Concerning chemicals found in fish in the Puget Sound

King County officials identified what they called an “emerging chemical of concern” in the wastewater on Wednesday.

SEATTLE — Do the drugs and products we use in our daily lives affect the wildlife in Puget Sound?

That’s a question environmental toxicologists are working to answer, especially with the endangered Southern resident orcas.

King County officials identified what they called an “emerging chemical of concern” in the wastewater on Wednesday. Local scientists are trying to help local officials prioritize substances that are most harmful to marine life as chemicals enter the sound at an alarming rate.

“I would say that the amount of chemicals in the environment is very worrying,” said Ruth Sofield, professor of environmental toxicology at Western Washington University.

According to researchers like Sofield, Puget Sound is often a dumping ground for hundreds of chemicals.

Sofield said chemicals are getting into wildlife, whether it’s orcas or lower trophic organisms.

Another scientist, James Meador, recently retired from the NOAA Fisheries Agency after 32 years. He says he has identified hundreds of chemicals in the wastewater that flows into the Sound.

“We detected a lot of chemicals in the water and in the fish,” Meador said.

The chemicals are found specifically in fish tissue.

Chemicals considered high priority by researchers include antibiotics, antidepressants and even makeup – like lipstick and mascara.

“Some chemicals in cosmetics can act like estrogen,” says Sofield. “Those chemicals can affect the reproduction of wildlife.”

Sofield said wild animals like chinook salmon. Endangered southern settlement orcas rely on chinooks to supplement their diet.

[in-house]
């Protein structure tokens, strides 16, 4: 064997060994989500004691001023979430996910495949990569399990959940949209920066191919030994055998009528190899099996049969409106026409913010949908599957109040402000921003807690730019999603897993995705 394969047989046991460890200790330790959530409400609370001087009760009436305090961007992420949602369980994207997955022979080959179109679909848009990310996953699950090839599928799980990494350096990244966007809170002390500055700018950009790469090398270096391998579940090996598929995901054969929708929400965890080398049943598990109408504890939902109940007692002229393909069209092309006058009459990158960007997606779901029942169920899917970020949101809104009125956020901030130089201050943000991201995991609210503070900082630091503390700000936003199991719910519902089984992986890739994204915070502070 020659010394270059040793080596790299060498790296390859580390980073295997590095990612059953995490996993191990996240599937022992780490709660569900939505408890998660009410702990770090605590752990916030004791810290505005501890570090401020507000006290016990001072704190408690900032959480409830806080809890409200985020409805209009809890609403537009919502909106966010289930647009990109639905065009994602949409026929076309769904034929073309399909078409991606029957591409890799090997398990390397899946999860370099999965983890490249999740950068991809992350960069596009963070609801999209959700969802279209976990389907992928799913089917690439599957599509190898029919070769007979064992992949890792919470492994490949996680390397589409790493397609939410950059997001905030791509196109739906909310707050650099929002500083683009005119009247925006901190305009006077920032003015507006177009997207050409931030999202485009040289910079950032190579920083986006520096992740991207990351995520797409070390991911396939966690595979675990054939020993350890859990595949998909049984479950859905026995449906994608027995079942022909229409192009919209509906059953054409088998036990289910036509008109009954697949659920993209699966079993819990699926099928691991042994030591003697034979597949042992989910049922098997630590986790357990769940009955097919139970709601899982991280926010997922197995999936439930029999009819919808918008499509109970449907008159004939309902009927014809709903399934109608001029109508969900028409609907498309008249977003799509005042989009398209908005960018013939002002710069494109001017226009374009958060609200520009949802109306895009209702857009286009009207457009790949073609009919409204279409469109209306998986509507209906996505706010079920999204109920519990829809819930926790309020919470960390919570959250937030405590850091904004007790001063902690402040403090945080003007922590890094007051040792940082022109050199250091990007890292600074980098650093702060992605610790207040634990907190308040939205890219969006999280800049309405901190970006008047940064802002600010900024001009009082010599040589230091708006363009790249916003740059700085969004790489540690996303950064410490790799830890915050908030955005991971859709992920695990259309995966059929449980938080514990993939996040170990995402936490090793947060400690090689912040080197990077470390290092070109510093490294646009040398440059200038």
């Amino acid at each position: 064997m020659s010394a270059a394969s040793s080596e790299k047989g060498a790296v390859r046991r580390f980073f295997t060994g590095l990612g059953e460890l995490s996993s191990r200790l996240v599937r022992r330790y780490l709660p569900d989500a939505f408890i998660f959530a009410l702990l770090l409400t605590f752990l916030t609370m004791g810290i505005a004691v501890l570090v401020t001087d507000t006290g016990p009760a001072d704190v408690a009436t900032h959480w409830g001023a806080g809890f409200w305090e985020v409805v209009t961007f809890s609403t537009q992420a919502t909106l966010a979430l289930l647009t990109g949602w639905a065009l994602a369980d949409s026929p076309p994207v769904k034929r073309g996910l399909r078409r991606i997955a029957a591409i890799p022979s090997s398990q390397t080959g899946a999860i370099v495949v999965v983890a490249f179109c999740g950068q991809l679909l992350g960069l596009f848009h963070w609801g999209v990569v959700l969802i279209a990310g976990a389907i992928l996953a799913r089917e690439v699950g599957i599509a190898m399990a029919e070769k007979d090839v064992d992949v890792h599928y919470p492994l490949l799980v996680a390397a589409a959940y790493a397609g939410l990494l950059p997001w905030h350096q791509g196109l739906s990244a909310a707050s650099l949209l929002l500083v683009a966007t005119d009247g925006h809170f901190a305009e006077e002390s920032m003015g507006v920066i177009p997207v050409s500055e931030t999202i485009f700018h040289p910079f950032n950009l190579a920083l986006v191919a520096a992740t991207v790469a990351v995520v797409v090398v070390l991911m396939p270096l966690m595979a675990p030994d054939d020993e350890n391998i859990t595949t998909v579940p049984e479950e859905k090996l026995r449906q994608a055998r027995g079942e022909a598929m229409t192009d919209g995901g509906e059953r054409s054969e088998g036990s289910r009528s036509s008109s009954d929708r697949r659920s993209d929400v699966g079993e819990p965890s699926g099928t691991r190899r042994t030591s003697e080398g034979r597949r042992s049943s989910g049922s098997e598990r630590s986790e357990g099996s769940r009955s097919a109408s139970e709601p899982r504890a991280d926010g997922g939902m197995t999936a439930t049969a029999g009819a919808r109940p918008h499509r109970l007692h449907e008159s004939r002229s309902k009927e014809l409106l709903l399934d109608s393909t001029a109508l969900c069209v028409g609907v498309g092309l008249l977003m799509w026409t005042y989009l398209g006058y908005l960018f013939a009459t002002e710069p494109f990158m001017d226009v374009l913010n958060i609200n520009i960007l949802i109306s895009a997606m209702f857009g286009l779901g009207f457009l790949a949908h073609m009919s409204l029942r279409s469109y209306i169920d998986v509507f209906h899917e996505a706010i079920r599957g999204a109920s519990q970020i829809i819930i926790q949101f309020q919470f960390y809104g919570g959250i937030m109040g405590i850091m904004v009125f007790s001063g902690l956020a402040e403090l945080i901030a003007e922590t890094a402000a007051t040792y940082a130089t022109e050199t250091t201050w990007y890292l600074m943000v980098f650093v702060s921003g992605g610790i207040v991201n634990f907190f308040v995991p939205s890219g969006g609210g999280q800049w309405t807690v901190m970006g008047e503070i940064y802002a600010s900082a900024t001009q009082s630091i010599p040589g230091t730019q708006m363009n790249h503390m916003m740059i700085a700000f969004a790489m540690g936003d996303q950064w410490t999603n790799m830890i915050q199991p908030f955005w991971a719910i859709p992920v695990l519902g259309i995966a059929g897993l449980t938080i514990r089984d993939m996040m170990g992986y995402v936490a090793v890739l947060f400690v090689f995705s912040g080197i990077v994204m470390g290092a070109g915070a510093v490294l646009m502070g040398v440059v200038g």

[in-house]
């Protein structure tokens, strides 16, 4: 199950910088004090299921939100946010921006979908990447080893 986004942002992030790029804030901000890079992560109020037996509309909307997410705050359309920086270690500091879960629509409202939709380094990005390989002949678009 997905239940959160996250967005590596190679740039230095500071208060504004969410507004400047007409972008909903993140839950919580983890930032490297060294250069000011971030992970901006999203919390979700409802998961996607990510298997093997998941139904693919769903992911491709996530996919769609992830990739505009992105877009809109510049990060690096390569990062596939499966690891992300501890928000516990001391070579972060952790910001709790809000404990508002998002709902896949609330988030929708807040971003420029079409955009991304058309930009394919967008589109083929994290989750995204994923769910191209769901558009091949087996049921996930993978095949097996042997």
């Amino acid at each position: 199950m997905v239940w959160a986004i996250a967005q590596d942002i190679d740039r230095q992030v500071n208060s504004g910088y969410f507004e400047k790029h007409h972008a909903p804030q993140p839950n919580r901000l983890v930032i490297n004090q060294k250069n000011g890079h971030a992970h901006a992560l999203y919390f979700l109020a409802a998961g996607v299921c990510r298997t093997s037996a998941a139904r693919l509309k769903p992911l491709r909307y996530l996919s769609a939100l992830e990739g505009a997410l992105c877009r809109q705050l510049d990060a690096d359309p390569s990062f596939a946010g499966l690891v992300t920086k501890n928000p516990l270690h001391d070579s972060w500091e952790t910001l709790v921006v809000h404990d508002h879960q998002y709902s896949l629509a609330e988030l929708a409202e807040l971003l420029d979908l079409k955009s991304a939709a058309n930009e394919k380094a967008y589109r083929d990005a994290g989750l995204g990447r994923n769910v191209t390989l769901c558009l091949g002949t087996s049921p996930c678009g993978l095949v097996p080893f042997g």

“If your food isn’t renewable, then you’ll have less food,” says Sofield.

How do they get into the wastewater stream? Experts say chemicals enter through pipes in your home or business.

Many are part of a class of stubborn chemicals known as PFAS, which stands for pro- and polyfluoroalkyl substances but is also known as “forever chemicals”.

“PFAS were conceived in the 1940s and their popularity is due to their ability to repel oil and water, reduce friction, among other characteristics that are really valuable for a commercial product,” said Erika Kinno , said the Director of the Resource Restoration Research and Policy Project at. King County Wastewater Division.

“We call them sticky compounds,” says Meador. “So they want to be in lipids or tissues. So they accumulate in tissues, fish and up the orcas’ food chain.”

To combat this, scientists urge the public not to dump old drugs down the toilet.

“Limit [your] using unnecessary products, like lotion, or taking medication only when needed,” says Sofield.

They are also informing agencies of the necessary technical improvements, as wastewater treatment plants are currently unable to remove chemicals like these.

“We are monitoring, developing and implementing policies, actions and efforts to eliminate PFAS and reduce its impact,” Kinno told the council on Wednesday.

They created a coordinated team to try to solve the problem.

There are currently several laws in Washington – either existing or under consideration in the legislature – that ban chemicals like PFAS in products. Concerning chemicals found in fish in the Puget Sound

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